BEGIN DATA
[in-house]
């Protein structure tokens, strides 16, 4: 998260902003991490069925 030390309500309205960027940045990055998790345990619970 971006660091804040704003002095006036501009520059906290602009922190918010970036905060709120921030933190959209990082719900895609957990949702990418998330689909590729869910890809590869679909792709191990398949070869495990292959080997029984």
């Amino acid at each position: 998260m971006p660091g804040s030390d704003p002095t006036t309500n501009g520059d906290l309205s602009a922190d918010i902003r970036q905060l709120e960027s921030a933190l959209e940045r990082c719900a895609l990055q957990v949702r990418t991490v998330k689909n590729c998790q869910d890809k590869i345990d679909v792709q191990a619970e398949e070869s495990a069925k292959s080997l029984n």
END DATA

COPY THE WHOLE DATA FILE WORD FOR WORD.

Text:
[in-house]
């Protein structure tokens, strides 16, 4: 998260902003991490069925 030390309500309205960027940045990055998790345990619970 971006660091804040704003002095006036501009520059906290602009922190918010970036905060709120921030933190959209990082719900895609957990949702990418998330689909590729869910890809590869679909792709191990398949070869495990292959080997029984």
């Amino acid at each position: 998260m971006p660091g804040s030390d704003p002095t006036t309500n501009g520059d906290l309205s602009a922190d918010i902003r970036q905060l709120e960027s921030a933190l959209e940045r990082c719900a895609l990055q957990v949702r990418t991490v998330k689909n590729c998790q869910d890809k590869i345990d679909v792709q191990a619970e398949e070869s495990a069925k292959s080997l029984n």